LAS VEGAS -- After 62 consecutive months of posting the nation's highest foreclosure rate Nevada slipped to number two in March behind Arizona but only by an eyelash, the website RealtyTrac.com reported Wednesday night.
Nevada is not out of the woods, though, because it still had the nation's highest foreclosure rate for the first quarter of 2012.
The state's foreclosure activity, which RealtyTrac measures by the volume of foreclosure filings, dropped 26.2 percent from the fourth quarter of last year and was down 61.5 percent from the first quarter of 2011. Much of the decline has been attributed to a state law effective last fall that makes it more difficult for mortgage lenders to initiate foreclosures. Nevada is known as a non-judicial foreclosure state because one doesn't need to obtain court approval to initiate a foreclosure.
Still, Nevada led the nation with one foreclosure filing for every 95 housing units in the first quarter of this year, compared to a national rate of one filing per 230 residences.
In March, though, Arizona had one filing per 300 housing units, barely more than the one per 301 in Nevada. The national rate in March was one filing per 662 housing units. There were 3,899 Nevada homes that received foreclosure filings that month, including 1,163 notices of default, 1,228 notices of trustee sales, and 1,508 notices of foreclosure sales.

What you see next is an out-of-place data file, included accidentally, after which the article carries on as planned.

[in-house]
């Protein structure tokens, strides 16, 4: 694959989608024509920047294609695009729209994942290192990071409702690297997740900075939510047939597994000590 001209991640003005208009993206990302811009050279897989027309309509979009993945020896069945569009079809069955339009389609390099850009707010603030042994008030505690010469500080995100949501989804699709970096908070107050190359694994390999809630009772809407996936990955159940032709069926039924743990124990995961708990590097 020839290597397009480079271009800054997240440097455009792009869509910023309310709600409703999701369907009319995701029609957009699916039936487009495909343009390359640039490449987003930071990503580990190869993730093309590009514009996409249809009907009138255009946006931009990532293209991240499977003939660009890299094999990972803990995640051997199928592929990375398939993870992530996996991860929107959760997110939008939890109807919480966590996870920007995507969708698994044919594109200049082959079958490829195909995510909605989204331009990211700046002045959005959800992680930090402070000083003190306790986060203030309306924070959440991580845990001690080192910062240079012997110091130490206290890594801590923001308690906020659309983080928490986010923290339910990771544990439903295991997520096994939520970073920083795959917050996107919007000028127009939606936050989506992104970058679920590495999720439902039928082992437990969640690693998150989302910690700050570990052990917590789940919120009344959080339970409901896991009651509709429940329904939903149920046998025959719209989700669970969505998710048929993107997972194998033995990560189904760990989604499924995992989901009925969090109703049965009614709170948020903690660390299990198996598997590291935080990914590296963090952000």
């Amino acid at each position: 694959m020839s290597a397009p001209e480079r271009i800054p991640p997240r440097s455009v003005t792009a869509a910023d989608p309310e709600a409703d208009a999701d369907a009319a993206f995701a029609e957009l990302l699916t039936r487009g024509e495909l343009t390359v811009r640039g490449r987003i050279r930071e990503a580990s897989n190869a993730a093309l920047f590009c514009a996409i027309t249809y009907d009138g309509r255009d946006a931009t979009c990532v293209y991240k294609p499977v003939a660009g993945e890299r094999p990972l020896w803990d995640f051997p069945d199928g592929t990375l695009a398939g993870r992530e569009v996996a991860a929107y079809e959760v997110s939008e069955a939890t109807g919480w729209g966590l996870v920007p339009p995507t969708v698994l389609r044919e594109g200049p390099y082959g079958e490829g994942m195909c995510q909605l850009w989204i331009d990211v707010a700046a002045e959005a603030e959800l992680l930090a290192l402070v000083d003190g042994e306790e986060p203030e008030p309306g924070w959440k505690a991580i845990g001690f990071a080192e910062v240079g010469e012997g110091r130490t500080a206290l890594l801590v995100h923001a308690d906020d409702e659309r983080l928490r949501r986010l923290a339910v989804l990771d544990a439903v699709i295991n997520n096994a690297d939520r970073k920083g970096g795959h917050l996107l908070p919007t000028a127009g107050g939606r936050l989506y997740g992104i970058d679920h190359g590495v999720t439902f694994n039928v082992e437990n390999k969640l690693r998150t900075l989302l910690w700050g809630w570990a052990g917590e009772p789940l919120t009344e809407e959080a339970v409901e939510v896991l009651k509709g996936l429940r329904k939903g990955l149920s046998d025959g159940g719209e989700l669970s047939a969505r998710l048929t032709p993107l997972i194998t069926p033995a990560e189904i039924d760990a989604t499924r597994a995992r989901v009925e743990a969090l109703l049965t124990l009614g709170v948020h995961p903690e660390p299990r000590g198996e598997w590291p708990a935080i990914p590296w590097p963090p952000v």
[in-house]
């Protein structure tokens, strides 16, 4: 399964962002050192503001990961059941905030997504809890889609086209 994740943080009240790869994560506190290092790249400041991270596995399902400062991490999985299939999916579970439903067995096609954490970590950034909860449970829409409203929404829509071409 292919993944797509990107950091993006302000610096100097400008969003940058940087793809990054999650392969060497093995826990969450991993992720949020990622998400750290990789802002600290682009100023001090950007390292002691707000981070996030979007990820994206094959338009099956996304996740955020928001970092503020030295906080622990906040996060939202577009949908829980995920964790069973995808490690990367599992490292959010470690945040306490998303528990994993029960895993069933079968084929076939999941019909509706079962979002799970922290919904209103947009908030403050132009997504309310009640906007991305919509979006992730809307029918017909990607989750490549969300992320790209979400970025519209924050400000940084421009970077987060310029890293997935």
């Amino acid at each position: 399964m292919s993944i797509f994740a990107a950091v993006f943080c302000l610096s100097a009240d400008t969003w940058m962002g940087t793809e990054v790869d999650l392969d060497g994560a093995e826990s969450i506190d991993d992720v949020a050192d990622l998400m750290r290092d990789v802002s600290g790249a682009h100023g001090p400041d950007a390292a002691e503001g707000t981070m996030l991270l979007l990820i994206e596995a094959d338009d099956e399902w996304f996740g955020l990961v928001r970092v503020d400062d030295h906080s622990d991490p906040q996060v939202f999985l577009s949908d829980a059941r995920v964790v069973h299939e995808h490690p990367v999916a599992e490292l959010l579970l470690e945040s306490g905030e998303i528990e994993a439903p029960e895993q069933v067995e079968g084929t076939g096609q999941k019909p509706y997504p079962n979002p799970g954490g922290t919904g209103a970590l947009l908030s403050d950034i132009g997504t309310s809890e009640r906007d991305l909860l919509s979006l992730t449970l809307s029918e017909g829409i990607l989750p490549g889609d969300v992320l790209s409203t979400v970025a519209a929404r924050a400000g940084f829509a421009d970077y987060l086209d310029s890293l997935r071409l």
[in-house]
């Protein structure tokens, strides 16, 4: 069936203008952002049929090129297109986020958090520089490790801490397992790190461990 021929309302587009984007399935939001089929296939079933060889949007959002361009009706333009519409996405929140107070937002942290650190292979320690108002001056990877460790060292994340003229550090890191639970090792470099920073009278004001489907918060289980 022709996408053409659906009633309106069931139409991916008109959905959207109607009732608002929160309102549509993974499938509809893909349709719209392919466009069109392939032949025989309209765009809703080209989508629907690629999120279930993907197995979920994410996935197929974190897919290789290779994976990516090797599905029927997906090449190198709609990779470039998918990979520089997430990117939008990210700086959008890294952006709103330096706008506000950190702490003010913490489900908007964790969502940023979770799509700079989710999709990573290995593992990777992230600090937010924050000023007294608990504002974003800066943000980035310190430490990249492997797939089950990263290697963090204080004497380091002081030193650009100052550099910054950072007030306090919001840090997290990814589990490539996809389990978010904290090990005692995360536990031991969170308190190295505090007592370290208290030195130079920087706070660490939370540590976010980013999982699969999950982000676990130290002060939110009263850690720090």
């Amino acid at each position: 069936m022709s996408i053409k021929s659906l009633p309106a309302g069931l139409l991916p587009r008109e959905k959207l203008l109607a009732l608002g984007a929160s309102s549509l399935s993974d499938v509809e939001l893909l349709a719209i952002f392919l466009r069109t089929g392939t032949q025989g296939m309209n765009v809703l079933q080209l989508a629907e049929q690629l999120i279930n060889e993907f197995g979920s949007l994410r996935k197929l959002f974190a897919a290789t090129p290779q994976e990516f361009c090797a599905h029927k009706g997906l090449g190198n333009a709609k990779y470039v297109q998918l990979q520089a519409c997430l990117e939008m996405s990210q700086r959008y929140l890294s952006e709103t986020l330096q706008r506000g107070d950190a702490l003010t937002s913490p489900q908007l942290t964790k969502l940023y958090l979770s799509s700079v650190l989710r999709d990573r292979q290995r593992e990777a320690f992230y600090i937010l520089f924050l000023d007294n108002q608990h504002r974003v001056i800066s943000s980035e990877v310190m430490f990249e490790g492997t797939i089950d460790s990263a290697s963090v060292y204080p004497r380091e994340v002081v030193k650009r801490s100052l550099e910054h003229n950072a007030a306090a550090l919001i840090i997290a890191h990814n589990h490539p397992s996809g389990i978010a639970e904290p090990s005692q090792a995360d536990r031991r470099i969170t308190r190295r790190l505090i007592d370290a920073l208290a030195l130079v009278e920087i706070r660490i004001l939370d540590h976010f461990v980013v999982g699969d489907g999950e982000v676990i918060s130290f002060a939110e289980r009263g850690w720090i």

There were 198,853 foreclosure filings nationally in March, the lowest monthly total since July 2007.
"The low foreclosure numbers in the first quarter are not an indication that the massive reservoir of distressed properties built up over the past few years has somehow miraculously evaporated," RealtyTrac CEO Brandon Moore said. "There are hairline cracks in the dam, evident in the sizable foreclosure activity increases in judicial foreclosure states over the past several months, along with an increase in foreclosure starts in many judicial and non-judicial states in March.
"The dam may not burst in the next 30 to 45 days, but it will eventually burst, and everyone downstream should be prepared for that to happen, both in terms of new foreclosure activity and new short sale activity."